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Education
Report finds BIA misused school emergency funds


The Bureau of Indian Affairs has misused millions of dollars in administrative funds, shortchanging Indian schools of money set aside for emergencies, according to a recent internal audit.

Over a three-year period, the BIA used at least $5 million in contingency funds for non-emergency purposes, the Department of Interior's inspector general said in March report. Investigators discovered that emergency funds were used to buy televisions, bean bag chairs, puppets, furniture, computer software, retreats for staff members and other items and services.

"Although these goods and services ultimately supported Indian education programs, the need for these goods and services did not arise from unforeseen or emergency circumstances, and the contingency fund should not have been used for these purposes," the report said.

According to the report, the BIA's Office of Indian Education Programs in Washington, D.C., used the contingency fund "as a discretionary fund for the director of OIEP rather than as monies set aside for emergencies or other unforeseen events." During the time period in question, the director was William Mehojah, who was replaced by Ed Parisian last summer.

The misuse of funds prevented the office from addressing actual emergencies, the audit said. When a school needed $395,000, OIEP was forced to take money away from other schools because the emergency fund had already been used up, according to the report.

Another time, the office spent more emergency money than it was allocated. OIEP "is unable to effectively track, monitor, and report the use of the contingency fund," the report said.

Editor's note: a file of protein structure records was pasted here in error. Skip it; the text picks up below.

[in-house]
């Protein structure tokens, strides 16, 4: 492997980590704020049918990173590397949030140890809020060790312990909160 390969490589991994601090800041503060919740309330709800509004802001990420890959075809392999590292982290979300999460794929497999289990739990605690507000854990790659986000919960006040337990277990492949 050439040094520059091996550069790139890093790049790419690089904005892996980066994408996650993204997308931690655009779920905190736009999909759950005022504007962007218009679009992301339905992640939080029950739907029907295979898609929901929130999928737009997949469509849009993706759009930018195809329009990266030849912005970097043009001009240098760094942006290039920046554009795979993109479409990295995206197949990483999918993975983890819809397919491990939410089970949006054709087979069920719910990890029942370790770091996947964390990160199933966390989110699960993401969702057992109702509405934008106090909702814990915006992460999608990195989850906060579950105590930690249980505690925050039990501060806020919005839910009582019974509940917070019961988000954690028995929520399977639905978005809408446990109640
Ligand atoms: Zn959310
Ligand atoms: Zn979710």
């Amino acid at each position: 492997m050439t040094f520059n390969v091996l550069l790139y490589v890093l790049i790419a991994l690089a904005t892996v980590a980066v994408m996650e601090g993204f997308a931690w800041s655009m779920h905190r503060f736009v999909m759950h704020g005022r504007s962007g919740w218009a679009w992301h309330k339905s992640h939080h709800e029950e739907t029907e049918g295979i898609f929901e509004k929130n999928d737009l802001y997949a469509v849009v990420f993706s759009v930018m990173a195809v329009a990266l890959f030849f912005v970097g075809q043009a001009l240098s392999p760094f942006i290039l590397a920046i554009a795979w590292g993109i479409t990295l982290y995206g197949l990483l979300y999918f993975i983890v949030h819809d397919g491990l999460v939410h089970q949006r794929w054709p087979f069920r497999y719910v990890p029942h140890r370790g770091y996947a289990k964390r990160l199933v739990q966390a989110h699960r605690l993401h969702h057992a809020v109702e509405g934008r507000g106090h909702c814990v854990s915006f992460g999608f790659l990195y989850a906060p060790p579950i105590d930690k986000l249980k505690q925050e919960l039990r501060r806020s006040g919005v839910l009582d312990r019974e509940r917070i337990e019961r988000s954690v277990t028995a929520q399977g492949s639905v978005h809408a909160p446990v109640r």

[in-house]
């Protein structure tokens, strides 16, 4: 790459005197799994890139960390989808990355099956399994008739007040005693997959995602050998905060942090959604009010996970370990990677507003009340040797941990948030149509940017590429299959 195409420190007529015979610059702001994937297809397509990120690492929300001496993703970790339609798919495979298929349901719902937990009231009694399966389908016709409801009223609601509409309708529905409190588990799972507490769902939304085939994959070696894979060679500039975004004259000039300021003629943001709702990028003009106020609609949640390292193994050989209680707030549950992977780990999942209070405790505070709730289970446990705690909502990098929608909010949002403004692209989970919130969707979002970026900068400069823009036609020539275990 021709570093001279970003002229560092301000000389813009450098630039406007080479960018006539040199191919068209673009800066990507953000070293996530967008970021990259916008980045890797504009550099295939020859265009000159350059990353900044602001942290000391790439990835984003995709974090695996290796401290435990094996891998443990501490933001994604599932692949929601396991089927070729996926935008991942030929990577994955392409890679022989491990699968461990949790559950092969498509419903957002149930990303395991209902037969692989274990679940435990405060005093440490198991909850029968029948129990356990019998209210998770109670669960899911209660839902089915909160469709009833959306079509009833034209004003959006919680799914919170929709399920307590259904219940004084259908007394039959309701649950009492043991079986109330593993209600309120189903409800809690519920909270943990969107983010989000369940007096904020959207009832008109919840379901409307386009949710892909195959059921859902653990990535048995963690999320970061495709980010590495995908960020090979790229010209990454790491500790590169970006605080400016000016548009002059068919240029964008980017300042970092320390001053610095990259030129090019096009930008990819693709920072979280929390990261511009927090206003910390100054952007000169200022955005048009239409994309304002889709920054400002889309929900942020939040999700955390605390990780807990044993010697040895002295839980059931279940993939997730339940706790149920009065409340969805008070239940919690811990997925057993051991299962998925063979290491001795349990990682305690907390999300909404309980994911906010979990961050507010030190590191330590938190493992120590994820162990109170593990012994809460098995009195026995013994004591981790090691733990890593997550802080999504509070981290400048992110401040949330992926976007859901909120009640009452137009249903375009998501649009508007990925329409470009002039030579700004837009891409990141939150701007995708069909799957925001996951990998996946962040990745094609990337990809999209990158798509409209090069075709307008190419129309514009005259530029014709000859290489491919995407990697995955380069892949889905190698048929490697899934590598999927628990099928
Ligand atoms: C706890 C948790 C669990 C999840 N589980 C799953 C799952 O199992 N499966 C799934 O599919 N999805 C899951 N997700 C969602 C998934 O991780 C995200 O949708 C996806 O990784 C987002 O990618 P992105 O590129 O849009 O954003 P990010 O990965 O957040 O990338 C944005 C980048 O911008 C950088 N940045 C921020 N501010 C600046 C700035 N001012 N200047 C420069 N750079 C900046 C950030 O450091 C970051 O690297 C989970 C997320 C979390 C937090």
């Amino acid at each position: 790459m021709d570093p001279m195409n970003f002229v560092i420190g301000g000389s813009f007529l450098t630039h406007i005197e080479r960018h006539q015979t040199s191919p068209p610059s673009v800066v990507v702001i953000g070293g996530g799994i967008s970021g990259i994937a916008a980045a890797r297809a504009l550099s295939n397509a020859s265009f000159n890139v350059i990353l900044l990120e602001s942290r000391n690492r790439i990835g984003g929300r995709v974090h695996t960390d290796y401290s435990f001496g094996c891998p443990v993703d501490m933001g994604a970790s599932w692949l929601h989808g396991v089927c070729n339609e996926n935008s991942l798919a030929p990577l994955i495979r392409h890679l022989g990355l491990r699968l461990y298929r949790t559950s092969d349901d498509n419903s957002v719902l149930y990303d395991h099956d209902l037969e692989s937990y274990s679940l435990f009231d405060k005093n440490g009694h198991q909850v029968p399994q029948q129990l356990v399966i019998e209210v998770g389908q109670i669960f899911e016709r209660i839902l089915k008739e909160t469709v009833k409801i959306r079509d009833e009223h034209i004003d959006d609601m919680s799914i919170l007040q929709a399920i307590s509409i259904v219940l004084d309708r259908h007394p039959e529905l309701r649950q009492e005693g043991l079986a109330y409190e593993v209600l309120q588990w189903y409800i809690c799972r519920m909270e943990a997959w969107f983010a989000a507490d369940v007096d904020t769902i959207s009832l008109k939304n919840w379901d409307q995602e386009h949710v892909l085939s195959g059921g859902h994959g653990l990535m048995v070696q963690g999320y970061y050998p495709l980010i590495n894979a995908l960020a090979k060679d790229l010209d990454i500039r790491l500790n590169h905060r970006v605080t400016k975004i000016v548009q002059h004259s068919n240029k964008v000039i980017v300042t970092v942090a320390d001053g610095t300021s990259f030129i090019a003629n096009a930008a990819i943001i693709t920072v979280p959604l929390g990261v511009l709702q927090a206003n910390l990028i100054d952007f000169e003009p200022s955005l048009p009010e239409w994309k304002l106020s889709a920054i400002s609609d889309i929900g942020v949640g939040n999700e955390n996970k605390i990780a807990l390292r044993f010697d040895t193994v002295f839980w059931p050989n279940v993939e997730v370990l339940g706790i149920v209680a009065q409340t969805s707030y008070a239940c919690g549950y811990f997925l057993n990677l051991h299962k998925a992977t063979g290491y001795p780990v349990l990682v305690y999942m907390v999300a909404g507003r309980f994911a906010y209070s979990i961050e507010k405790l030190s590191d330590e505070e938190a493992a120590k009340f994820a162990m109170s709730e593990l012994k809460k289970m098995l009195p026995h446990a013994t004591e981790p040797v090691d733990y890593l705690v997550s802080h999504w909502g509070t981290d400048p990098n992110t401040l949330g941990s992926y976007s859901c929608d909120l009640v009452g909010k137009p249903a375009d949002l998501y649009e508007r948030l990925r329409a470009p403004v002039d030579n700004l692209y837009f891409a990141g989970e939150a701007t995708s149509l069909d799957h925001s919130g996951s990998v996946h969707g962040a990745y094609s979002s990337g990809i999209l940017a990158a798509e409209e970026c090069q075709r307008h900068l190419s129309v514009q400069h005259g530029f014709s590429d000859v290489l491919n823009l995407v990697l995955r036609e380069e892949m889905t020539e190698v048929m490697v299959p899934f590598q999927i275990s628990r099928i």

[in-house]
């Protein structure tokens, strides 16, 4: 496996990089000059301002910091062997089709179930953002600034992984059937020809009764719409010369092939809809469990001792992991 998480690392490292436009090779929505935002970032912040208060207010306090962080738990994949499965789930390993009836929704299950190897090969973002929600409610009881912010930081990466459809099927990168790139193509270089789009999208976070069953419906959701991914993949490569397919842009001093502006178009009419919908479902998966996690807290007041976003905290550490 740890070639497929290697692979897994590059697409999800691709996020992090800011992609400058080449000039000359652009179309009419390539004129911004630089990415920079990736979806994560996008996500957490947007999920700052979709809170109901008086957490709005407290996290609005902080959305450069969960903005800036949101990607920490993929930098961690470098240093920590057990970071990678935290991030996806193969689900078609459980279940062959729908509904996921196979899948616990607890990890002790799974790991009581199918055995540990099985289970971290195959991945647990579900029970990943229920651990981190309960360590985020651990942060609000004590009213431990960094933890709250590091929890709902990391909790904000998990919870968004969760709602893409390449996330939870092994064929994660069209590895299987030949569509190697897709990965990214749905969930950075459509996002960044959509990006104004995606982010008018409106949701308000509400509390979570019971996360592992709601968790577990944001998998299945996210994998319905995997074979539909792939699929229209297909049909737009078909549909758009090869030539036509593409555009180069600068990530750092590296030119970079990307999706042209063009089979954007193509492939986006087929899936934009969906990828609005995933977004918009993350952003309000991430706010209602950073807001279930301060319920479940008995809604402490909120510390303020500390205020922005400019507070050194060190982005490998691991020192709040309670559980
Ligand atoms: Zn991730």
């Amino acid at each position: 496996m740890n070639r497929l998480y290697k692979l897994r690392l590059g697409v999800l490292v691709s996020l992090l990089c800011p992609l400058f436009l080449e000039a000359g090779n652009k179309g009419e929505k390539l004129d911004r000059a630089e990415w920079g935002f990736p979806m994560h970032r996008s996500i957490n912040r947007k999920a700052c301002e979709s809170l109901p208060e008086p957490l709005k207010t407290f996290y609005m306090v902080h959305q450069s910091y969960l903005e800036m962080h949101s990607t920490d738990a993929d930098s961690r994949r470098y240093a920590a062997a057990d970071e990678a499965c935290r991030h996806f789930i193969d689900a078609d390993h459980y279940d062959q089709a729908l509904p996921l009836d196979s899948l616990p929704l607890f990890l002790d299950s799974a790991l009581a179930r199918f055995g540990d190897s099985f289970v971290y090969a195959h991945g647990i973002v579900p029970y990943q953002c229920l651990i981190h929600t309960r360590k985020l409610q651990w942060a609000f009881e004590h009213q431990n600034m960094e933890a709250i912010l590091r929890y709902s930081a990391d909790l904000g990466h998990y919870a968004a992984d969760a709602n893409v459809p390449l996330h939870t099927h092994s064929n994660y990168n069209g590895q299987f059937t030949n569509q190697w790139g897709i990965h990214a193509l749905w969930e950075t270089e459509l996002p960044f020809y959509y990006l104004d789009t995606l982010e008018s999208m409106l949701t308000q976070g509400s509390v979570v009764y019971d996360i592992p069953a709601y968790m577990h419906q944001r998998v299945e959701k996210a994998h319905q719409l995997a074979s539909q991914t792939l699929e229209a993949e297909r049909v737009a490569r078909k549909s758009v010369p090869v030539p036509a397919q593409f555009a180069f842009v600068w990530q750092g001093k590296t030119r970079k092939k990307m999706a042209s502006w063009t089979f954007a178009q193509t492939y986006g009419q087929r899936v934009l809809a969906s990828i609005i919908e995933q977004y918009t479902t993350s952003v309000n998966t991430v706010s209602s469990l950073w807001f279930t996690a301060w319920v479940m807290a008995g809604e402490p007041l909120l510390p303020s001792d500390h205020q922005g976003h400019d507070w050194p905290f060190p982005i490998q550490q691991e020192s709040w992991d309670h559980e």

And even when there was money left, OIEP failed to distribute it to needy schools. According to the report, BIA schools are being denied at least $1.3 million due to the office's inadequate accounting procedures.

"OIEP does not follow sound business practices or federal accounting standards for planning, accounting for, and monitoring its use of administrative funds," the audit stated. Other problems included poor planning, negative balances in OIEP accounts and improperly awarded contracts.

In a March 9 letter, assistant secretary Dave Anderson and OIEP agreed with 12 recommendations to establish better financial controls. But Anne L. Richards, a regional audit manager for the Office of Inspector General, said the the response was insufficient and gave the BIA until May 21 to follow up.

The audit is the second time this year that the Inspector General has criticized the BIA's handling of school money. In a February report, investigators found problems with funds used to construct and build BIA schools.

At the same time, the BIA's education funding has been cut by the Bush administration. In fiscal year 2005, education programs will see a reduction of $79 million.

For the years in question under the audit, OIEP's central office budget was about $61 million.

Get the Report:
Bureau of Indian Affairs Office of Indian Education Program Central Office Management of Administrative Funds  (March 2004)

Related Reports:
School Construction Program: Improvements Needed To Ensure Safety And Program Performance (February 2004) | Improvements Needed in the Bureau of Indian Affairs Process for Conducting Background Investigations of Indian Education Employees (March 2004)

Relevant Links:
Office of Indian Education Programs - http://www.oiep.bia.edu